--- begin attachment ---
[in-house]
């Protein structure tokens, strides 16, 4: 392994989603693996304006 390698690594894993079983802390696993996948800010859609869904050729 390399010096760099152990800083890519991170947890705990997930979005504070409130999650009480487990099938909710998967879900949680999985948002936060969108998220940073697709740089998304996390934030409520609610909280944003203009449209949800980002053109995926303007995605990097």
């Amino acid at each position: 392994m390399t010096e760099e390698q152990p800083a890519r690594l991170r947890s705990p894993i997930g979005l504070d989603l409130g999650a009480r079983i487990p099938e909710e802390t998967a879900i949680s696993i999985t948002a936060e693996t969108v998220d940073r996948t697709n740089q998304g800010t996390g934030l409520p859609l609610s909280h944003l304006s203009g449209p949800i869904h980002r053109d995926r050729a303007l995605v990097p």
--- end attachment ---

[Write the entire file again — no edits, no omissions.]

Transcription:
[in-house]
């Protein structure tokens, strides 16, 4: 392994989603693996304006 390698690594894993079983802390696993996948800010859609869904050729 390399010096760099152990800083890519991170947890705990997930979005504070409130999650009480487990099938909710998967879900949680999985948002936060969108998220940073697709740089998304996390934030409520609610909280944003203009449209949800980002053109995926303007995605990097």
């Amino acid at each position: 392994m390399t010096e760099e390698q152990p800083a890519r690594l991170r947890s705990p894993i997930g979005l504070d989603l409130g999650a009480r079983i487990p099938e909710e802390t998967a879900i949680s696993i999985t948002a936060e693996t969108v998220d940073r996948t697709n740089q998304g800010t996390g934030l409520p859609l609610s909280h944003l304006s203009g449209p949800i869904h980002r053109d995926r050729a303007l995605v990097p």